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The mental health toll cancer takes on employees — and how employers can help

Two women have a meaningful conversation

Studies show that 1 in 2 men and 1 in 3 women in the U.S. will receive a cancer diagnosis in their lifetime — and about half are adults aged 20 to 64.1 Those diagnosed with cancer are 5x more likely to experience depression and have double the risk of suicide than those without cancer.2 That means that cancer is both a physical and mental health concern for employees.

Those diagnosed with cancer are 5x as likely to experience depression and have double the risk of suicide than those without cancer.

How a cancer diagnosis can affect employee mental health

When thinking of a cancer diagnosis we often think of the time spent in the hospital, the numerous oncology visits, and the physical effects of ongoing chemotherapy treatments or surgery, to name a few. It’s also imperative to consider the mental health impact a cancer diagnosis can take on a person, their family, and even their colleagues.

Navigating the fear of a cancer diagnosis or of cancer returning, needing to depend on others, and grappling with low self-esteem post-treatment, are just a few of the psychological challenges those diagnosed with cancer or those in remission may face. Daily tasks may require much more energy, meaning employees who once prided themselves on their productivity may require more breaks, need assistance, or flexible working hours.

Studies show:

  • 1 in 4 cancer patients experience clinical depression3
  • People who have been diagnosed with cancer are twice as likely to die by suicide compared to those without a cancer diagnosis4
  • Many people who have had cancer experience symptoms that meet the criteria for Post-Traumatic Stress Disorder5
  • Up to 45% of people who have had cancer experience clinically diagnosed anxiety6
1 in 4 cancer patients experience clinical depression

How to support the mental health of employees with cancer

Employers can create a supportive culture around mental health, especially for those struggling with a cancer diagnosis. Ensure that there are flexible and inclusive policies in place for employees diagnosed with cancer, so they feel safe to speak openly and honestly about their needs.

Begin by creating a proactive, company-wide plan to provide employees with flexibility in modifying working hours or responsibilities, medical leave, and programs that support their mental health. This supports employees who may need to take leave, as well as those who might be eager to continue to work as it may provide them with a sense of purpose and normalcy, can boost self-confidence, and aids in much-needed financial stability. Coworkers may also need support during a colleague’s leave of absence for treatment so it’s important for managers to check in with teams to understand how they may be affected.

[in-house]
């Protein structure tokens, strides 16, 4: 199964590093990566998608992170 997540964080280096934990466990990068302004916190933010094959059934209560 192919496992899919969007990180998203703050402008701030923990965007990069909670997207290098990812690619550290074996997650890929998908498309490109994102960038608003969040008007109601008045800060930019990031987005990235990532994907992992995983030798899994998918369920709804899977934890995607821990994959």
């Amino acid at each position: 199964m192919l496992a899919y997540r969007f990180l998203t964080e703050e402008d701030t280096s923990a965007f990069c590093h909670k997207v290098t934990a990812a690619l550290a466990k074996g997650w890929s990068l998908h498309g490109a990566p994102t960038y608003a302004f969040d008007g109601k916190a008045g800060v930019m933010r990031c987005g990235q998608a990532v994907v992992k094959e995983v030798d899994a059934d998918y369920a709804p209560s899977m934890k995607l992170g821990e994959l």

Each cancer journey is unique so let employees know they are welcome to have an open dialogue and consider regular check-ins to ensure the original plan still works as treatment could become more aggressive.

As a business leader, you can:

  • Ensure employees have access to mental health resources and support groups through the health plan your company provides
  • Offer paid medical leave
  • Allow modified working hours or daily responsibilities
Illustration of a man and a woman talking

Above all, offer your employees a health plan that includes a 360-degree approach to cancer care. This should include access to preventive screenings, integrated virtual care services, and mental health benefits such as therapy, medication, and support groups.

Support employee mental health

Recognize the emotional and mental health toll a cancer diagnosis can put on an employee. Cancer, no matter the kind, is a devastating diagnosis. Even when treatment turns to survivorship, there are lingering mental health effects. As a business leader, you have a unique
opportunity to support your employees during this challenging time.

By looking for a health care partner that offers high-quality cancer care with integrated mental health services, employers can prioritize the health of all employees — especially those diagnosed with cancer.

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  • 1

    Cancer Facts and Figures 2021,” American Cancer Society, 2021; “Emerging Trends in Cancer Care,” National Business Group on Health, October 25, 2021.

  • 2

    Zahra Noorani Mejareh et al., “Global, Regional, and National Prevalence of Depression Among Cancer Patients: A Systematic Review and Meta-Analysis,” Indian Journal of Psychiatry, November-December 2021; Tainya C. Clarke, PhD, et al., “Early Release of Selected Estimates Based on Data From the 2019 National Health Interview Survey,” National Center for Health Statistics, September 2020; Michael Heinrich et al., “Suicide Risk and Mortality Among Patients with Cancer,” Nature Medicine, March 28, 2022.

  • 3

    “Depression,” American Cancer Society, February 1, 2021.

  • 4

    Daniel C. McFarland, DO, et al., “Suicide in Patients With Cancer: Identifying the Risk Factors,” Home Journal of Oncology, June 18, 2019.

  • 5

    “Mental Health Impacts of a Cancer Diagnosis,” National Behavioral Health Network, September 14, 2018.

  • 6

    See note 5.